The amount of stupidity on the internet never ceases to amaze me. It should’ve, by now, but they just keep finding ways to outdo themselves.
Okay, I’m not being an elitist here, even though it totally sounds like I am, but if you saw a petition to create a bridge from Melbourne to Sydney backed by ANY amount of signatures without a shred of proof to back up why it’s a good idea…well, you’d come to the same conclusion. The guy’s only qualifier is that he owns an aluminium toolbox and ‘does DIY, like, all the time’.
Maybe I need to seek out the opinion of actual professionals- real ones, with toolbox central locking and utes and all that- but I don’t think his idea is actually feasible. So you’d have to build a stretch of bridge that’s almost 900 km long, accompanied by some of the biggest support columns mankind has ever produced all the way. The bridge would STILL wind, since you’d otherwise have to build right through the middle of existing towns. Just the production costs would be greater than the GDP of Australia, let alone the impossibility of maintaining such a thing. Ugh, why am I even thinking about this? We don’t NEED it!
This is the internet. A person gets involved in DIY for a hobby, they buy themselves a ute with a few fancy accessories, and suddenly they’re on the level of the experts because on the internet, they can TELL themselves that they are. More people need to be refuting this sort of thing. And I can’t do it, because what do I know about draw systems and all that aluminium toolbox stuff? I’m not some aluminium expert. I don’t even own a toolbox; just a small bag that I keep in my car. Still, I feel like I have to use a bit of research to refute the internet experts. It’s for their own good, really.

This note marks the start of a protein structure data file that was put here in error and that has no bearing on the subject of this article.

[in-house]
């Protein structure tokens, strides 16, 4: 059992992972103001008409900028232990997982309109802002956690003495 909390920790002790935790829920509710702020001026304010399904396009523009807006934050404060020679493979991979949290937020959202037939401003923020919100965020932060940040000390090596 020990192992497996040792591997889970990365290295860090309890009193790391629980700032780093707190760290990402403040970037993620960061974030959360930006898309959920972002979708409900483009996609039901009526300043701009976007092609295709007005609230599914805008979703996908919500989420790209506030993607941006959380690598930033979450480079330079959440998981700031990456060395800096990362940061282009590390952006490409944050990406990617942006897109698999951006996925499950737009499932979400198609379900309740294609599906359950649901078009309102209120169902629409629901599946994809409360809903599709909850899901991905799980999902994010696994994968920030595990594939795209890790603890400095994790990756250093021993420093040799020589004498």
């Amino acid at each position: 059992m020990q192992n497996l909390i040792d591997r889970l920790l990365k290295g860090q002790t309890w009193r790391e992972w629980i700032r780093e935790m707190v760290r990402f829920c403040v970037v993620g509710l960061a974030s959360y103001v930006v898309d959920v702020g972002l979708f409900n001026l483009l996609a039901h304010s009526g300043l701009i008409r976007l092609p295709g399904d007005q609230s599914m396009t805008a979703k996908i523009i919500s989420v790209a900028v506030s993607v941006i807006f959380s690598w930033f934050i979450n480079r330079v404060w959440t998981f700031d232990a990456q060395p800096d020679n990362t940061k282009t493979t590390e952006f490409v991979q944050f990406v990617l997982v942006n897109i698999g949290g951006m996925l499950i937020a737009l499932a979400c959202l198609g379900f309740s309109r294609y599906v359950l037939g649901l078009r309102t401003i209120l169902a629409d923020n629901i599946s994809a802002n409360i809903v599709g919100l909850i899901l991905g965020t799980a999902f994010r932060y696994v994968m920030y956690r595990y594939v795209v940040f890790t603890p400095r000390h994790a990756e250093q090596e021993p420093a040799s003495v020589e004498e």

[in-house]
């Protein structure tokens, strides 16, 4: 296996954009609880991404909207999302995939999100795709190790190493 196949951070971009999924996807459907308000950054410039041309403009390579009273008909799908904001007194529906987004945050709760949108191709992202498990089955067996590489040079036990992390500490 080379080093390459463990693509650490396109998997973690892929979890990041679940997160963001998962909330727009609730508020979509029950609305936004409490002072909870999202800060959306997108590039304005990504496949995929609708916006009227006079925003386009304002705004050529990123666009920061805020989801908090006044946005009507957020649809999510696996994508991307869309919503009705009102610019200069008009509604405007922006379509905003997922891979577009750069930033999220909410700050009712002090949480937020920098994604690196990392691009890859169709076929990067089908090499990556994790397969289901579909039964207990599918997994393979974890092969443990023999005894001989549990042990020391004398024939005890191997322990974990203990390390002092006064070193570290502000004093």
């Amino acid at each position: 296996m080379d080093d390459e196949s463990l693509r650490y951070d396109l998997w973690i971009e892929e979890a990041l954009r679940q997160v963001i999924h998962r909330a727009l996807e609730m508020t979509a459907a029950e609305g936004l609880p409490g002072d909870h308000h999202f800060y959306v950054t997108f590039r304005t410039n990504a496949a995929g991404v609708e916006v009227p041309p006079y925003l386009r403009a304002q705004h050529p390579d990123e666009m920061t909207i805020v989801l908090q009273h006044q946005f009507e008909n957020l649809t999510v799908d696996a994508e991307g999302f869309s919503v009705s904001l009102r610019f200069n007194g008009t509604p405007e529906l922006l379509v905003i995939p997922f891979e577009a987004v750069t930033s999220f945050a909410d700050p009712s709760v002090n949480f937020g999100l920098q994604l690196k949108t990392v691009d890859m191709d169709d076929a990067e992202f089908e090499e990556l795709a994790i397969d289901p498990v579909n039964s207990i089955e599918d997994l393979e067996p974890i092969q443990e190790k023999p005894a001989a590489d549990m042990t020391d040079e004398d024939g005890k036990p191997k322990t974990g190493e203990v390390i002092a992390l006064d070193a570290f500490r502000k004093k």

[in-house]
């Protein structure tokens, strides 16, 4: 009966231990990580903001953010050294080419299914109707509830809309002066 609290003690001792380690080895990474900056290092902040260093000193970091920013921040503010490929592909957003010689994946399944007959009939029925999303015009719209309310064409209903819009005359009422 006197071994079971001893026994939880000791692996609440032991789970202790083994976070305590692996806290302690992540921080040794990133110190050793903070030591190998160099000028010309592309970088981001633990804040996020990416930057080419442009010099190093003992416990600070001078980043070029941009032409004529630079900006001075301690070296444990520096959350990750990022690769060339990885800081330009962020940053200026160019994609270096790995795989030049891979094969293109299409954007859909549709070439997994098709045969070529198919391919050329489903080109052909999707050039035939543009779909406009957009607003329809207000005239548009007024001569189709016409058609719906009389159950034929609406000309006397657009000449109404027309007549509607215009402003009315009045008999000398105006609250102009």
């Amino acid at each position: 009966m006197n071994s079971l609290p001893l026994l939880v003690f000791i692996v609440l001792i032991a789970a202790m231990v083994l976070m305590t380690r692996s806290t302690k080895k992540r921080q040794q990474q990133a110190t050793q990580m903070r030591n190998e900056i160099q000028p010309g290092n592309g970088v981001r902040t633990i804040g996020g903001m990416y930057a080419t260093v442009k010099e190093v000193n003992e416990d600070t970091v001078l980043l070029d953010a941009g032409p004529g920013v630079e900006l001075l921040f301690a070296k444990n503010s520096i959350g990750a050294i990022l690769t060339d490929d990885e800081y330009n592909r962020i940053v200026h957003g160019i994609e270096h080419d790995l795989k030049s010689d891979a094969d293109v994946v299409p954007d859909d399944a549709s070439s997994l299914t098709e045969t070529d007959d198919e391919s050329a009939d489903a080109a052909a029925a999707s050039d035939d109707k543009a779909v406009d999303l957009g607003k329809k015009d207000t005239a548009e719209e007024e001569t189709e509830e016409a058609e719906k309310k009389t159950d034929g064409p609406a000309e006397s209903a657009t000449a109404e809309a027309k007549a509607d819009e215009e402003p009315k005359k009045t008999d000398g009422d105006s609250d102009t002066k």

There’s a lot you can say about the art of fishing. First off, always observe proper stretching technique. Sitting in one place for incredibly long periods of time can really wreak havoc on your joints, and…other things. Here in the world of fishing, we call it ‘Rickety Rear’. I mean…people would if it ever caught on. Thirty-five years and you’d think people would start respecting me, but I suppose that’s what the internet is for. Now I have a whole new audience, and they don’t sit on the banks judging me for my technique. There’s nothing worse than a back-bench fisher.
One thing people never seem to heed is the strength of their fishing rod holders. If you want to be a serious fisherman, or fisher-woman, you need to sort out your fishing rod repository device. Sometimes you don’t WANT to fish for a moment, so you put your rod in the holder and go to make tea, or observe some proper hand stretching technique. So you walk away, but you haven’t taken this great advice, so you hear a plop. There goes your fishing rod to a particularly deep part of the river, and you might not be getting that back. Those things can be expensive! And so, you need a decent rod holder to make sure this unfortunate person is not you.
And another thing! There’s a young, up and coming group of fishers from the millennial generation, and they’re evenly split between promising and unbearable. The sort that like to fish while eating avocado toast and sipping lattes are the good ones. They appreciate our slightly rickety boats, and even refer to them fondly as ‘vintage’ and ‘retro’.
And then the new crowd all come with plate alloy boats, flaunting their superiority and fishing with barely a sliver of effort because their fishing rod holder is motorized and basically doing all the fishing for them. No challenge, I tell you. None at all! The old ways are always the best, sometimes.